Planting Miniclover as a New Lawn Alternative

green cloverMiniclover could be the answer to questions on what works as a good bluegrass lawn alternative.

It’s worth a try.

The idea occurred to me when sent a small sample of Miniclover seeds (Trifolium repens) to members of the Garden Writers Association.

Miniclover is a perennial small-leaf clover that grows low to the ground.

Clover has few, if any, fertilizer needs, it uses less water than turfgrass, and there’s no required mowing.

If it grows thick enough there’s no need for pulling or killing weeds.

I asked Outsidepride for more free Miniclover seed to use for renovating a small backyard that needed help.

This yard, in southeastern Colorado, was in desperate need of something. A combination of drought, insect pests and neglect had turned the lush lawn into a weedy patch filled with my most-hated garden foe — crabgrass.

Together with another volunteer, we replanted the bare yard with Miniclover seed to see if it will live up to its claim as a sustainable, low-maintenance lawn alternative. Some of the benefits of planting clover as a lawn include:

  • Grows in sun and partial shade
  • Improves soil by fixing nitrogen
  • Thrives in a variety of conditions
  • Sends deep roots for drought-tolerance
  • Grows quickly
  • Is sustainable and environmentally-friendly
  • Withstands foot traffic

Here’s the step-by-step process we used to plant about one pound of Miniclover seeds. I plan to use the remaining clover seeds to fill in some of the bare spots in my own blue-grass lawn to see how well it performs when mixed into a traditional lawn.

It took a few hours to get the soil prepped and the seeds planted. I’m hoping the work pays off with a new kind of lawn. Please check back to see the results of this alternative lawn experiment!

(A special Thank You goes to for providing two pounds of Miniclover seed for this garden test.)

bare back yard

The first step to planting Miniclover was to make sure all the weeds were gone. Some of the weed eradication started at the beginning of the season to make sure the yard would be ready for planting. The clover seeds should germinate quickly, but they would have a more difficult time sprouting if they had to compete with weeds until they fill in.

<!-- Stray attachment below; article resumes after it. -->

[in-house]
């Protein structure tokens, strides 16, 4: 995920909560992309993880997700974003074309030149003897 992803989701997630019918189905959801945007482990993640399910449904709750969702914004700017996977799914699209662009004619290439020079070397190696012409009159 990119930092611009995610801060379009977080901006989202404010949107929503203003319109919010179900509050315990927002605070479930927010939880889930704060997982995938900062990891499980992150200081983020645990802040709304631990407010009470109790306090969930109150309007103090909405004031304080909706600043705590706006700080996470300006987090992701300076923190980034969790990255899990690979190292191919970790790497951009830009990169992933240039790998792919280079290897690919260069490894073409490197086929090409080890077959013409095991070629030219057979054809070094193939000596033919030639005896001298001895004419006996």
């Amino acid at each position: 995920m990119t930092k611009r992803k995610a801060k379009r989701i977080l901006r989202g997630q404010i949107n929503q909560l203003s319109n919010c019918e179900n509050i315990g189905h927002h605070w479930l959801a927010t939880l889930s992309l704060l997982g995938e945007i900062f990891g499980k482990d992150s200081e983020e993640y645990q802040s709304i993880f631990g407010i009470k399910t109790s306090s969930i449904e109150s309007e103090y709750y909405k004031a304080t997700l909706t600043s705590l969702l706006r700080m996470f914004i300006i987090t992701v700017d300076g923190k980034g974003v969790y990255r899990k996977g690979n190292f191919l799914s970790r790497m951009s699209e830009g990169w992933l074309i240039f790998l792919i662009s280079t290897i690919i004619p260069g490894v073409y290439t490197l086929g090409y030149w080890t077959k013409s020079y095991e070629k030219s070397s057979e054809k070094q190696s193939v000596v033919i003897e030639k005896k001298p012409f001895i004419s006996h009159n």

Garden soil added

The second step was to improve the soil. Because I didn’t want to dig up the ground and expose the weed seeds that are hiding below the surface, a thick layer of garden soil was carted in and spread over the entire bare soil surface.

Spreading seeds

After the garden soil was tamped down, the tiny clover seeds were spread over the entire surface with a handheld broadcast spreader. Because the seed is a bright pink color, it was easy to see how well it covered the soil.

Watering seed

The last step was to lightly cover the seed instead of planting too deeply. Then the sprinklers were set and seeds watered in. It’s important the seeds are kept consistently moist and not allowed to dry out between waterings. The seed should germinate in about 5-7 days. I’m counting on Miniclover to be semi-aggressive and fill in quickly this summer.


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I have a lot of clover in my backyard, not because I planted it, it just seemed to spread, and I tend to take less care of the back lawn than my front. In any event, I have noticed a lot more bee activity since the clover took over and although I do not have any scientific proof for this connection, it just seems logical to me. What are your thoughts?

Hi Mike–I agree! I have small patches of clover as well and the bees love those white flowers.

Lawns used to naturally have clover and a lot of bees. I guess clover lost favor over time because more people started to prefer “perfect” lawns and clover was considered a weed.

I’d rather have an organic, sustainable lawn that attracts the birds and the bees. Sounds like you do, too!

Thanks for checking in,

Thanks for the blog! I’m going to plant my clover seeds this weekend and hope that it grows. I have bare dirt with some weeds in my yard. I live in zone 6a in the mountains with really acidic soil. I hope you will post some after pictures!
They also make shade tolerant clovers which I bought and hope it grows under my giant pine trees!

Thanks for stopping by, Kim. I’ll be interested to hear about your clover-growing results, too–especially if the plants do well under your pine trees. I’m always getting questions on what to plant in that kind of shade, so being able to recommend clover would be great.